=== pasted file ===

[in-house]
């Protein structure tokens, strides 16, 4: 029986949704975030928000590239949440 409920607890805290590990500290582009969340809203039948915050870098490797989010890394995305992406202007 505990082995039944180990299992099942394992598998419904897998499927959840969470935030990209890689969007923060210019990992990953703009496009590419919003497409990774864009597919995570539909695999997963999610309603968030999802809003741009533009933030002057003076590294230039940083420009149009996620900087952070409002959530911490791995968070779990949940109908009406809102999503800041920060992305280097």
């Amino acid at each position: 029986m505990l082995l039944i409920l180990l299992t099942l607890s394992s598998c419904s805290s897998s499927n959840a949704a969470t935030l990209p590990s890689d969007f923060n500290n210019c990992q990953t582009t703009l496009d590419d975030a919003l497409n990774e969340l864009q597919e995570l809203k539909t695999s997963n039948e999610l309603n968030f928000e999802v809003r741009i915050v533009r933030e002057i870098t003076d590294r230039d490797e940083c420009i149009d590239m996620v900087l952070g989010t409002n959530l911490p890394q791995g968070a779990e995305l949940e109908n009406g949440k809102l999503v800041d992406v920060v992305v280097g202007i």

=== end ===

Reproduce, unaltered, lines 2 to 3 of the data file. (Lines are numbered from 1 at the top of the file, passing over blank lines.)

């Protein structure tokens, strides 16, 4: 029986949704975030928000590239949440 409920607890805290590990500290582009969340809203039948915050870098490797989010890394995305992406202007 505990082995039944180990299992099942394992598998419904897998499927959840969470935030990209890689969007923060210019990992990953703009496009590419919003497409990774864009597919995570539909695999997963999610309603968030999802809003741009533009933030002057003076590294230039940083420009149009996620900087952070409002959530911490791995968070779990949940109908009406809102999503800041920060992305280097």
């Amino acid at each position: 029986m505990l082995l039944i409920l180990l299992t099942l607890s394992s598998c419904s805290s897998s499927n959840a949704a969470t935030l990209p590990s890689d969007f923060n500290n210019c990992q990953t582009t703009l496009d590419d975030a919003l497409n990774e969340l864009q597919e995570l809203k539909t695999s997963n039948e999610l309603n968030f928000e999802v809003r741009i915050v533009r933030e002057i870098t003076d590294r230039d490797e940083c420009i149009d590239m996620v900087l952070g989010t409002n959530l911490p890394q791995g968070a779990e995305l949940e109908n009406g949440k809102l999503v800041d992406v920060v992305v280097g202007i």